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Cablegate: Slower, Lower, Weaker: Ngos Protest Free Speech

VZCZCXRO1736
PP RUEHGA RUEHHA RUEHMT RUEHQU RUEHVC
DE RUEHOT #0698/01 2521709
ZNR UUUUU ZZH
P 091709Z SEP 09
FM AMEMBASSY OTTAWA
TO RUEHC/SECSTATE WASHDC PRIORITY 9824
INFO RUCNCAN/ALL CANADIAN POSTS COLLECTIVE PRIORITY

UNCLAS SECTION 01 OF 02 OTTAWA 000698

SENSITIVE
SIPDIS

STATE FOR DRL/AWH

E.O. 12958: N/A
TAGS: PHUM PGOV KOLY CA
SUBJECT: SLOWER, LOWER, WEAKER: NGOS PROTEST FREE SPEECH
LIMITS DURING OLYMPICS

REF: OTTAWA 696

1. (SBU) Summary: The British Columbia Civil Liberties
Association (BCCLA) is protesting new Vancouver city bylaws
that allow "draconian curtailment of free expression" during
the 2010 Winter Olympics. BCCLA argues the new laws are
"ripe for constitutional challenge." Local media has given
wide coverage to the new bylaws, and activists have joined
the BCCLA in condemning the restrictions the city will
enforce during the Games, including bans on leaflet
distribution and posters in Olympic venues and the creation
of "protest zones." The BCCLA has increased its legal staff
and legal actions in recent months, possibly in preparation
for high profile challenges to the bylaws. End summary.

2. (SBU) In an August 31 meeting, BCCLA Executive Director
David Eby and Policy Director Michael Vonn told poloff that
it was "unconscionable" that the Vancouver City Council had
"rushed through" new bylaws "dramatically" restricting free
speech during the February 2010 Winter Olympic Games in
Vancouver and Whistler, British Columbia. BCCLA's greatest
concern is the expansion of the definition of Olympic venues
to include major access routes and lines of sight, and -- for
the first time -- the torch relay route. The new laws ban
non-sponsor advertising including sandwich boards, handbills,
printed matter, brochures, and leaflets in Olympic sites and
require that any other signs be "celebratory" in nature.

3. (SBU) Both IOC and city officials caution that the
regulations are temporary and required to protect sponsors of
the Games. While the IOC-Vancouver contract does not include
specific mention of "protest zones," the IOC Olympic Charter
prohibits any "demonstration or political, religious, or
racial propaganda in any Olympic sites, venues, or other
areas." The Vancouver Integrated Security Unit (VISU)
responsible for security during the Games has not released
information on the number or location of protest zones but
has promised publicly that they will be in "high profile"
areas. Eby questioned the legality of the VISU to create
"securitized zones" noting that the provincial legislature
has not granted the police specific authorization to create
protest areas or restrict access to public areas. He added
that such powers do not reside in the domain of the common
law. No Canadian federal or provincial legislature has ever
conferred such "public order" powers on the police force,
according to Eby.

4. (SBU) In addition to free speech issues, the BCCLA is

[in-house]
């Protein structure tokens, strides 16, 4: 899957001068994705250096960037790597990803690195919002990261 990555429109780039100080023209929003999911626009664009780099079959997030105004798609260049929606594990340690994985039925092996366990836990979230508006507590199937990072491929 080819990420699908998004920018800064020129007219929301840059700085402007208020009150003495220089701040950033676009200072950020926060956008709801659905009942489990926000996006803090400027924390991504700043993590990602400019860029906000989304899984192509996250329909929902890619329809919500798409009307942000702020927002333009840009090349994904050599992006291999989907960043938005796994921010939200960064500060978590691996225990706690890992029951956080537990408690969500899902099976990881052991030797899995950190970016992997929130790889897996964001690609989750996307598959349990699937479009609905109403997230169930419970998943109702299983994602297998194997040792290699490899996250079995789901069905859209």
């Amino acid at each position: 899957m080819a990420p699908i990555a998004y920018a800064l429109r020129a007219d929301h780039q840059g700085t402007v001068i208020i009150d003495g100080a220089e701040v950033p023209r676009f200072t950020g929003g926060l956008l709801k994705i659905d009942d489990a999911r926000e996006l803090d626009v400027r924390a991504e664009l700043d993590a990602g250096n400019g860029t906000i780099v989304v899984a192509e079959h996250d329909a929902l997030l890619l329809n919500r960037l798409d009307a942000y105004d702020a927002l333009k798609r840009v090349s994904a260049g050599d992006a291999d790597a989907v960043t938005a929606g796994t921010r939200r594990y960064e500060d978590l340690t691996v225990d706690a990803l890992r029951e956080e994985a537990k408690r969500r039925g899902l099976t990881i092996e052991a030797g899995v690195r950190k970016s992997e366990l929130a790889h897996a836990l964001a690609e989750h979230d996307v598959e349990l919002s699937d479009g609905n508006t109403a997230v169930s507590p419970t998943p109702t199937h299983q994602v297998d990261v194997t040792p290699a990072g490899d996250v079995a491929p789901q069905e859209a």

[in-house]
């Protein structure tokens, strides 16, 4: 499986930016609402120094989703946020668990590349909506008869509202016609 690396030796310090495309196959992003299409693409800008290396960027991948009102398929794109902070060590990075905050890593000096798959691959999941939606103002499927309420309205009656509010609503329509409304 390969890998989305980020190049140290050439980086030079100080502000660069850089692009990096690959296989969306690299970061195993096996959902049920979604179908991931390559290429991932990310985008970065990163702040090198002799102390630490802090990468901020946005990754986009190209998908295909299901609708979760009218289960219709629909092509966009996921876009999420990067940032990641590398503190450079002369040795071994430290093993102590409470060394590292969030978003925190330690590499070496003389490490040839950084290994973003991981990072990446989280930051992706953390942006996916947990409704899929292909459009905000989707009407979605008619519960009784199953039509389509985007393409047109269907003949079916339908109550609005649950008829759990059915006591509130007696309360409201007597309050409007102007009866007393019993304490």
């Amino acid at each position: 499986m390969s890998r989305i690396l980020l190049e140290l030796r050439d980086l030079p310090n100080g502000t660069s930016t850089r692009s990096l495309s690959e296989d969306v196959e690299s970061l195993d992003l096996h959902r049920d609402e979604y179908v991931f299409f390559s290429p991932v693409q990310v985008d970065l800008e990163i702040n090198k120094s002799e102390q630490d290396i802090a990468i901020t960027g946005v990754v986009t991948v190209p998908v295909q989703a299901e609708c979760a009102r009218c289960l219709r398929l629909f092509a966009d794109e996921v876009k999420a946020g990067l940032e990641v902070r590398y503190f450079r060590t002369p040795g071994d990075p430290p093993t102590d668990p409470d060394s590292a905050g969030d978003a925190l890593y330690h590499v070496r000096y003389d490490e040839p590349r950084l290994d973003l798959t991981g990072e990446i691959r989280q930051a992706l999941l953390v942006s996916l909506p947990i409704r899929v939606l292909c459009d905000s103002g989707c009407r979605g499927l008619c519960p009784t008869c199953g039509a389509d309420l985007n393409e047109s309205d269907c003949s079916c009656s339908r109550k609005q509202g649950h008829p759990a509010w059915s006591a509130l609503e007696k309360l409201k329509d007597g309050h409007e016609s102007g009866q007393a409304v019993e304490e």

monitoring possible violations of the right to privacy from
the use of at least 900 surveillance cameras in public areas
during the Games. Vonn predicted city officials were "lying"
when they said the cameras would be removed after the Games.
She noted the city has leased the cameras and has the right
to buy them afterward for a nominal amount. She argued that
the city has invested in the construction of a central
monitoring office for closed circuit televisions and is
unlikely to abandon that investment after the Games. Vonn
estimated that at least 2,000 cameras would be in use during
the Games. The BCCLA is also protesting that the city
government is bound by contract to "discrimination against
women" in the Olympics with the lack of a women's ski jumping
event but has no plans to intervene at this time.

5. (SBU) Siding with the BCCLA, community Olympics watchdog
group the Impact on Community Coalition (IOCC) has filed a
complaint with the United Nations Human Rights Council
alleging that the Games threaten free speech and could spur
Qalleging that the Games threaten free speech and could spur
mass evictions. The group has asked the UN to send a human
rights observer to Vancouver, but group organizers
acknowledge the UN will only hear their complaint next
spring, well after the conclusion of the Games. The IOCC has
said that it is concerned that landlords will evict tenants
to offer their properties to visitors. They also charge that
Vancouver police have increased the number of tickets for
minor infractions, such as jaywalking, as a precursor to
jailing those who do not pay their fines.

6. (SBU) In a separate meeting, Jessica Connell, Legal
Counsel for the BC Human Rights Tribunal told poloff that the
Tribunal had not received any human rights complaints related
to the Olympics or the new bylaws. Additionally, Connell
added that the Tribunal is not anticipating a major increase
in complaints following the Olympics although they are
prepared if necessary.

7. (SBU) The BCCLA has publicly stated that the Vancouver
bylaws violate the Canadian Charter of Human Rights, but
neither Eby nor Vonn divulged any current plans to challenge
the laws in court. The BCCLA is a non-profit, membership and

OTTAWA 00000698 002 OF 002


grant-supported private organization that relies on pro bono
legal services. Its lawsuits are not currently focused on
the Olympics, however, the BCCLA has significantly expanded
its litigation programs in 2008 and 2009 and increased its
legal staff.

Visit Canada,s North American partnership community at
http://www.intelink.gov/communities/state/nap /

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